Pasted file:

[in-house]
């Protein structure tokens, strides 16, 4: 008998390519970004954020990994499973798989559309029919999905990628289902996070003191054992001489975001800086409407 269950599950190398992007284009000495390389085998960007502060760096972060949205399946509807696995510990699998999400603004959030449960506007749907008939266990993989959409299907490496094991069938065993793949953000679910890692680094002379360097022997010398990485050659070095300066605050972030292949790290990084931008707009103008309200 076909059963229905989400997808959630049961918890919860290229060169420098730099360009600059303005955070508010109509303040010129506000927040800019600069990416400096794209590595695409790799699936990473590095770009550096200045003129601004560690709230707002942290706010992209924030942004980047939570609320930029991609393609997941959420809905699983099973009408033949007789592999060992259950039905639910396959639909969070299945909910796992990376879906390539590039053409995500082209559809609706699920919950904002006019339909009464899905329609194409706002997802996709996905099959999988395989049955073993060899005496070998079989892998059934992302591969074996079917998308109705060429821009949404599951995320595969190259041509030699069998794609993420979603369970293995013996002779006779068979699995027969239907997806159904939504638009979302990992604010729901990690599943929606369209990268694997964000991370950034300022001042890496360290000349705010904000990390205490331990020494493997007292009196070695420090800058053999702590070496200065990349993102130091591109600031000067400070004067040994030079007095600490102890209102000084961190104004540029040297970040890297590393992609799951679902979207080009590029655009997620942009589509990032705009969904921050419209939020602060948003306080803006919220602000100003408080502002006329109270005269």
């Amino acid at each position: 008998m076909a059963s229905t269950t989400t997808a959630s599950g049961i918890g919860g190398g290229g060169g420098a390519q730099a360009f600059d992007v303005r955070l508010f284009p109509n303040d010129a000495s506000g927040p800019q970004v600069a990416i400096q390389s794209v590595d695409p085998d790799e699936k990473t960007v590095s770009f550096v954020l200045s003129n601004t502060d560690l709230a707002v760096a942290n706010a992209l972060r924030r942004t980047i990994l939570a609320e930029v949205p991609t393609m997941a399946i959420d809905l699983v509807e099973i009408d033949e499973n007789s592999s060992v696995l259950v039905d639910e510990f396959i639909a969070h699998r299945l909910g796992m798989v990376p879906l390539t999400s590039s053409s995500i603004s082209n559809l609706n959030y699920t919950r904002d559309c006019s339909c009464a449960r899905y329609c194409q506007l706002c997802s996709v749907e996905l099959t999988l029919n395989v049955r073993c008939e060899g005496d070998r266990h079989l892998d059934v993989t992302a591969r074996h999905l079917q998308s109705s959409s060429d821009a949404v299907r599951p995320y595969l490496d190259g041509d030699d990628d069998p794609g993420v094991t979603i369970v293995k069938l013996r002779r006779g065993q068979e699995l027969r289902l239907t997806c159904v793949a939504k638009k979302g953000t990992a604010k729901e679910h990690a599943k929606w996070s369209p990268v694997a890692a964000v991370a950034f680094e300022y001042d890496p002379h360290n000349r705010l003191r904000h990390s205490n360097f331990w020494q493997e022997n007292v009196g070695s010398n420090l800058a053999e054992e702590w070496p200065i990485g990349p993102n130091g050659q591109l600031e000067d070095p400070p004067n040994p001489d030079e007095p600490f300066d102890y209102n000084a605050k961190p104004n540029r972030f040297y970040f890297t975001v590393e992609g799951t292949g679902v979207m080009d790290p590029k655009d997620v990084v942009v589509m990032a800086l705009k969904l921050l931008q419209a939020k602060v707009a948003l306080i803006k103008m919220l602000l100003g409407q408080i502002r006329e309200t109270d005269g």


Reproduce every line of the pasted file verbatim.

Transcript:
[in-house]
């Protein structure tokens, strides 16, 4: 008998390519970004954020990994499973798989559309029919999905990628289902996070003191054992001489975001800086409407 269950599950190398992007284009000495390389085998960007502060760096972060949205399946509807696995510990699998999400603004959030449960506007749907008939266990993989959409299907490496094991069938065993793949953000679910890692680094002379360097022997010398990485050659070095300066605050972030292949790290990084931008707009103008309200 076909059963229905989400997808959630049961918890919860290229060169420098730099360009600059303005955070508010109509303040010129506000927040800019600069990416400096794209590595695409790799699936990473590095770009550096200045003129601004560690709230707002942290706010992209924030942004980047939570609320930029991609393609997941959420809905699983099973009408033949007789592999060992259950039905639910396959639909969070299945909910796992990376879906390539590039053409995500082209559809609706699920919950904002006019339909009464899905329609194409706002997802996709996905099959999988395989049955073993060899005496070998079989892998059934992302591969074996079917998308109705060429821009949404599951995320595969190259041509030699069998794609993420979603369970293995013996002779006779068979699995027969239907997806159904939504638009979302990992604010729901990690599943929606369209990268694997964000991370950034300022001042890496360290000349705010904000990390205490331990020494493997007292009196070695420090800058053999702590070496200065990349993102130091591109600031000067400070004067040994030079007095600490102890209102000084961190104004540029040297970040890297590393992609799951679902979207080009590029655009997620942009589509990032705009969904921050419209939020602060948003306080803006919220602000100003408080502002006329109270005269």
């Amino acid at each position: 008998m076909a059963s229905t269950t989400t997808a959630s599950g049961i918890g919860g190398g290229g060169g420098a390519q730099a360009f600059d992007v303005r955070l508010f284009p109509n303040d010129a000495s506000g927040p800019q970004v600069a990416i400096q390389s794209v590595d695409p085998d790799e699936k990473t960007v590095s770009f550096v954020l200045s003129n601004t502060d560690l709230a707002v760096a942290n706010a992209l972060r924030r942004t980047i990994l939570a609320e930029v949205p991609t393609m997941a399946i959420d809905l699983v509807e099973i009408d033949e499973n007789s592999s060992v696995l259950v039905d639910e510990f396959i639909a969070h699998r299945l909910g796992m798989v990376p879906l390539t999400s590039s053409s995500i603004s082209n559809l609706n959030y699920t919950r904002d559309c006019s339909c009464a449960r899905y329609c194409q506007l706002c997802s996709v749907e996905l099959t999988l029919n395989v049955r073993c008939e060899g005496d070998r266990h079989l892998d059934v993989t992302a591969r074996h999905l079917q998308s109705s959409s060429d821009a949404v299907r599951p995320y595969l490496d190259g041509d030699d990628d069998p794609g993420v094991t979603i369970v293995k069938l013996r002779r006779g065993q068979e699995l027969r289902l239907t997806c159904v793949a939504k638009k979302g953000t990992a604010k729901e679910h990690a599943k929606w996070s369209p990268v694997a890692a964000v991370a950034f680094e300022y001042d890496p002379h360290n000349r705010l003191r904000h990390s205490n360097f331990w020494q493997e022997n007292v009196g070695s010398n420090l800058a053999e054992e702590w070496p200065i990485g990349p993102n130091g050659q591109l600031e000067d070095p400070p004067n040994p001489d030079e007095p600490f300066d102890y209102n000084a605050k961190p104004n540029r972030f040297y970040f890297t975001v590393e992609g799951t292949g679902v979207m080009d790290p590029k655009d997620v990084v942009v589509m990032a800086l705009k969904l921050l931008q419209a939020k602060v707009a948003l306080i803006k103008m919220l602000l100003g409407q408080i502002r006329e309200t109270d005269g």